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OpinionEditorial

Get creative on law for prevailing wage

Assemblyman Phil Ramos.right, Union leaders and workers rallying

Assemblyman Phil Ramos.right, Union leaders and workers rallying for state legislation requiring the prevailing wage be paid on building projects that get tax breaks at the Long Island Federation of Labor in Wyndanch on Thursday. Photo Credit: Newsday/J. Conrad Williams Jr.

It’s time to get to work.

Last month, lawmakers in Albany wisely chose to remove a provision from the state budget that would have required projects that receive any public funds, tax breaks or incentives to pay all workers a prevailing wage — an hourly rate, usually established in collective bargaining agreements, that is paid to local union workers.

That original bill was far too sweeping and could have made it much more difficult for many developers across the region to construct affordable housing, manufacturing facilities, multifamily developments that need subsidies, and other key projects, because their costs would have increased by as much as 25 percent.

By tabling it, lawmakers gave developers and union leaders an opportunity to get this right. The two groups have begun conversations that could lead to shaping better state legislation that’s fair to both sides.

Find compromise for fairness

Ultimately, they must figure out a middle ground that can make construction unions more competitive with nonunion workers and pay all workers fair wages, while not undercutting the building of much-needed affordable housing. After all, giving workers a prevailing wage would mean very little if those same workers could not afford to live in the region because developers couldn’t build the right housing for them.

There are lots of options. Developers and union leaders could agree to expand prevailing wage requirements, as originally suggested, but make some exceptions, like projects that have a large percentage of affordable units or those that are getting tax breaks because they’re doing work with a public benefit, like cleaning up contaminated properties. They could establish a wider variety of wage levels on a given project, so developers don’t have to pay the highest hourly wage to every worker on every project. Or they could go in a different direction, focusing, for instance, on establishing requirements to hire locally. Some observers say that could improve union members’ chances of getting the work, although others note that it’s possible that local nonunion workers would be hired, too. There’s also the possibility of looking at other wage standards in lieu of the attention on prevailing wage.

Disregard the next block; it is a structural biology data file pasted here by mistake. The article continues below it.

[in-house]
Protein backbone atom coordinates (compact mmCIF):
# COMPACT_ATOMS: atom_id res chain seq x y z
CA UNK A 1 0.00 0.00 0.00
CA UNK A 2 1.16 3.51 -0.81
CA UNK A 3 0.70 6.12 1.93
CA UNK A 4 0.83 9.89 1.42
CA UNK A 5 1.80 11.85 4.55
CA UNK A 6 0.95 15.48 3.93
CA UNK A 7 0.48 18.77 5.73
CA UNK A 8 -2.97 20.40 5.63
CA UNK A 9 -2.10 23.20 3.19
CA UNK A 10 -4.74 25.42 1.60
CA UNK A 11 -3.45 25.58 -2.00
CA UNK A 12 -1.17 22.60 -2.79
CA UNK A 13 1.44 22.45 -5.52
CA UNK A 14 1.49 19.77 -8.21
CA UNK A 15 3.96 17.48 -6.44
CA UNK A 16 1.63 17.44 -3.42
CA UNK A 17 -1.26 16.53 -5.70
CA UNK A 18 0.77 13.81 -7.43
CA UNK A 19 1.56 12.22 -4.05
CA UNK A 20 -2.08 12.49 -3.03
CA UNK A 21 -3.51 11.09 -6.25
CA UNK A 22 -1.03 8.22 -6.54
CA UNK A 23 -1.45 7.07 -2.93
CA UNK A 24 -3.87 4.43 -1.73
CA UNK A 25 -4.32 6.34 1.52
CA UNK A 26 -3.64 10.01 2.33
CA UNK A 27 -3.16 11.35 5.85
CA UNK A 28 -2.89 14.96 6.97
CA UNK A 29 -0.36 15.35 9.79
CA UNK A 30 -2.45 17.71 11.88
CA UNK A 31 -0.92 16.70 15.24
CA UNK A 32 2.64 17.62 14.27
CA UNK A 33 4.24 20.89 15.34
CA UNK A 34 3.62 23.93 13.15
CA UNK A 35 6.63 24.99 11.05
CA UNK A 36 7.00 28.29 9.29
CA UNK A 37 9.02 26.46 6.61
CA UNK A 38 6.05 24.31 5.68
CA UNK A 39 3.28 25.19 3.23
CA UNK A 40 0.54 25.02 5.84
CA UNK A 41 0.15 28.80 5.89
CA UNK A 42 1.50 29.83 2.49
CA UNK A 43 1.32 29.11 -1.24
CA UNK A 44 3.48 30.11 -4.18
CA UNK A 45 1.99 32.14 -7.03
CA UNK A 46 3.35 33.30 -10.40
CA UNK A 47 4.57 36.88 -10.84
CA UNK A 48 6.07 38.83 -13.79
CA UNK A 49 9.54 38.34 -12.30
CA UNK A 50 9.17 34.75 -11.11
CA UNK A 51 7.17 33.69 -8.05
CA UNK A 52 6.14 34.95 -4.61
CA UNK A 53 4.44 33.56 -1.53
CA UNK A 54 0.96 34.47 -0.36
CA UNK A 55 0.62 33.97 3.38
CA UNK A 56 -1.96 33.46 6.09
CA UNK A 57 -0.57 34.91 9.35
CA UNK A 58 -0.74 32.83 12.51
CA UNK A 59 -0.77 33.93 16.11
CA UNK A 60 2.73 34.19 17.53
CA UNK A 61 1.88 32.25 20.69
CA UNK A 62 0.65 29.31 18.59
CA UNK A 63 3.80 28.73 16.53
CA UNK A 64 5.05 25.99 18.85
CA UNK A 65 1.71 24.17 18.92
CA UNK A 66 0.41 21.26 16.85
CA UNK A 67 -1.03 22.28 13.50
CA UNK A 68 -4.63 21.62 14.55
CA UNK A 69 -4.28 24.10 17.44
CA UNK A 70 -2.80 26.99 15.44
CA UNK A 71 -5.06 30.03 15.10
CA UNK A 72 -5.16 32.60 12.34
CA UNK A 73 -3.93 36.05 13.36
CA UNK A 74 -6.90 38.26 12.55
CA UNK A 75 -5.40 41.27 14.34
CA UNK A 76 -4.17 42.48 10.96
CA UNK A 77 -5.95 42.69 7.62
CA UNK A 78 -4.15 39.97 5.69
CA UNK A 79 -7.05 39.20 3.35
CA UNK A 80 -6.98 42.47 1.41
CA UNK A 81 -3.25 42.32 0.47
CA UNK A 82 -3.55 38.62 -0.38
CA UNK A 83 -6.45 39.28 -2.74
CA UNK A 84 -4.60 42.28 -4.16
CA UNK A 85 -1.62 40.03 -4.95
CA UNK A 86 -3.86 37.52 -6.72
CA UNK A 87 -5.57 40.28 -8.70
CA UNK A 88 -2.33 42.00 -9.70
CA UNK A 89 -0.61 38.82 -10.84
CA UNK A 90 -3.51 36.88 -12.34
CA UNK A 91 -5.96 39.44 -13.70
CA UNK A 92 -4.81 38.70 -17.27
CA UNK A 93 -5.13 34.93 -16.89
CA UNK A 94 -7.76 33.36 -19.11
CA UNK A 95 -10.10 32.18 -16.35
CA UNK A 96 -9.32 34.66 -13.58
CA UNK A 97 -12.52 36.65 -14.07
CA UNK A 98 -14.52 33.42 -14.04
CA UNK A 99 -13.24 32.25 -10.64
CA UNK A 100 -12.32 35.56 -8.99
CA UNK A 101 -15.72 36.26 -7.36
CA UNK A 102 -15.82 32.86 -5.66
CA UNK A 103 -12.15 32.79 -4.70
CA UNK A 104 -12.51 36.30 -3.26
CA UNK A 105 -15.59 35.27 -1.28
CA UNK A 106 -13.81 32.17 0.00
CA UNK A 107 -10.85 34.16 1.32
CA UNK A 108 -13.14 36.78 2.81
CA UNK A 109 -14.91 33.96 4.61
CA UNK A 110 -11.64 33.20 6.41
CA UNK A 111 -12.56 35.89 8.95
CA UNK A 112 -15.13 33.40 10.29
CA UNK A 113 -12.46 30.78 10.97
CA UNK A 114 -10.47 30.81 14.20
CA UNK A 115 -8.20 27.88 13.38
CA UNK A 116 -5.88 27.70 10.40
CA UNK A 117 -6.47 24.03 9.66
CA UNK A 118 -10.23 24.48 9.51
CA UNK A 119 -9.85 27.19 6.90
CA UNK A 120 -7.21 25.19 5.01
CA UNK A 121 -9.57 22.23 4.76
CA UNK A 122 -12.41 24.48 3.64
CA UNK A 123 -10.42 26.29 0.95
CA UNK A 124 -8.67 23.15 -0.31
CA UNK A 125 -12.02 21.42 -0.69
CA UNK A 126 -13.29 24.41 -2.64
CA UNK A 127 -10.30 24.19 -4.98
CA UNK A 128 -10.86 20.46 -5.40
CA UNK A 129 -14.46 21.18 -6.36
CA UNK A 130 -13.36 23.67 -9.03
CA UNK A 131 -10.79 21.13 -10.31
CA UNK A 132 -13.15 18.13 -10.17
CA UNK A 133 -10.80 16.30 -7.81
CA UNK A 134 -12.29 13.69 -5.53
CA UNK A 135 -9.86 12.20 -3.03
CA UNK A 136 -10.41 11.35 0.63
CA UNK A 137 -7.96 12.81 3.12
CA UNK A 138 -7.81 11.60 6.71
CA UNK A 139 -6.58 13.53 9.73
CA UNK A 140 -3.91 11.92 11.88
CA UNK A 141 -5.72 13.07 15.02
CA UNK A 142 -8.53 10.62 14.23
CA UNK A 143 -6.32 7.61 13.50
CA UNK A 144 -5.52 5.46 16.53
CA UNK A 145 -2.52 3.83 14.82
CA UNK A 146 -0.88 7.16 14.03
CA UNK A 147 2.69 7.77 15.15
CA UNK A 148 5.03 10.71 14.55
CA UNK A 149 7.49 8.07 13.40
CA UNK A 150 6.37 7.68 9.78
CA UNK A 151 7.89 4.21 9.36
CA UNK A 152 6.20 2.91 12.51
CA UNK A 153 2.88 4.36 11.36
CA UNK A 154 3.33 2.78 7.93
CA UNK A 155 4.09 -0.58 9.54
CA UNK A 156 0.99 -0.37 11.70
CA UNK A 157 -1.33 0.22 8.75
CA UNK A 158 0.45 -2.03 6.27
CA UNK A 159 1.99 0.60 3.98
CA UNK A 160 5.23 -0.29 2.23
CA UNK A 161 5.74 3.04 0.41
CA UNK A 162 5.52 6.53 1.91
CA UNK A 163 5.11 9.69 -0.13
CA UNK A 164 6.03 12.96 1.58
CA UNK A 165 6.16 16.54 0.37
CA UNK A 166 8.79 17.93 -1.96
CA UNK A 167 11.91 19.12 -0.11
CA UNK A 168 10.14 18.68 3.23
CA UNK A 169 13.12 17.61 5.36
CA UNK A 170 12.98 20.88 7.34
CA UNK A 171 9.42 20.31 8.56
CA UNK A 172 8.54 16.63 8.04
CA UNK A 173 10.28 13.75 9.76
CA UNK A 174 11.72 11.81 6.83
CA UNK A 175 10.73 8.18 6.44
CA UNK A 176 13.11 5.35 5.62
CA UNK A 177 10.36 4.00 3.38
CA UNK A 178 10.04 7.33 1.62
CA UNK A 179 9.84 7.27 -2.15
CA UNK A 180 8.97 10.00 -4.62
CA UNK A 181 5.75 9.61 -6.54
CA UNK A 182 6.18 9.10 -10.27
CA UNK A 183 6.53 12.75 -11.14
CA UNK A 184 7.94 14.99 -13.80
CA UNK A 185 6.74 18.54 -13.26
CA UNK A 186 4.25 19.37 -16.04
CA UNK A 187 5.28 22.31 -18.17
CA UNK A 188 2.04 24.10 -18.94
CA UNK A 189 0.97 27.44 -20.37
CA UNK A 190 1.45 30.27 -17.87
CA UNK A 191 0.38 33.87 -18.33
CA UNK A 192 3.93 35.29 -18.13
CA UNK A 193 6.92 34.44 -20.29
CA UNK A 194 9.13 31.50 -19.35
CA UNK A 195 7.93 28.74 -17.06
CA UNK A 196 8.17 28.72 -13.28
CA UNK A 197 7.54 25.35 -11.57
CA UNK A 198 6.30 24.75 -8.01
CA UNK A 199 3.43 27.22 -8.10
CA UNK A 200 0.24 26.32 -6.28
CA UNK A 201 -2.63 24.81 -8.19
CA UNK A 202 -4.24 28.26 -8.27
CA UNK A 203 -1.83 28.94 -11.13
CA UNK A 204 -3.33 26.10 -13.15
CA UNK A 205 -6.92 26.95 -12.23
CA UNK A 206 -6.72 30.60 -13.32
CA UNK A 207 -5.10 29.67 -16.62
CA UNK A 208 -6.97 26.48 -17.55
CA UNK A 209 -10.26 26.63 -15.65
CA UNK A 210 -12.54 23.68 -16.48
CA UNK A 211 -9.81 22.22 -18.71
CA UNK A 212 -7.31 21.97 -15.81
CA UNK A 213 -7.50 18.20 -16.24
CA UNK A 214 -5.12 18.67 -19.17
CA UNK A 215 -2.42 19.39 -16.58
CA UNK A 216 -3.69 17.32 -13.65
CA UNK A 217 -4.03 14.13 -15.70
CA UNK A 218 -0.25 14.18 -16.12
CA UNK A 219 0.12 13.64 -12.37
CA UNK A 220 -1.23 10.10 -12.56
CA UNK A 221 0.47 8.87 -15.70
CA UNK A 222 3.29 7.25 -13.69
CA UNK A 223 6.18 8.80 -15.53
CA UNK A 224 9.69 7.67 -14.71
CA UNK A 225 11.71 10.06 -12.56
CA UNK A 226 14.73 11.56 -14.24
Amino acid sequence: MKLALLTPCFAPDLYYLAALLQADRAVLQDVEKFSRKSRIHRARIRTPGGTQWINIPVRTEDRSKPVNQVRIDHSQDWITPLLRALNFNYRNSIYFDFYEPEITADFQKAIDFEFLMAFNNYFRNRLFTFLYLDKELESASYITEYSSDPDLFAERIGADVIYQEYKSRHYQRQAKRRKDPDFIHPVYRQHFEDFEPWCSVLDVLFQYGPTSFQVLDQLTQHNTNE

Note regional differences

Legislation that includes such changes could give developers and their lenders the assurances they seek to do a wide variety of mixed-use, affordable and other projects, while also providing greater opportunities for union workers and fair wages for all.

Any statewide solution must still be attentive to local concerns and perhaps establish regional standards so there’s a consistency to how the new rules are used, but also an understanding that what works in other parts of the state might not work in NYC or on Long Island. Local union and developer representatives, from the city and suburbs, must be involved in the conversation.

With fresh thinking and a willingness to compromise, there’s likely an answer that could help everyone — the unions, the workers, the developers and the region.

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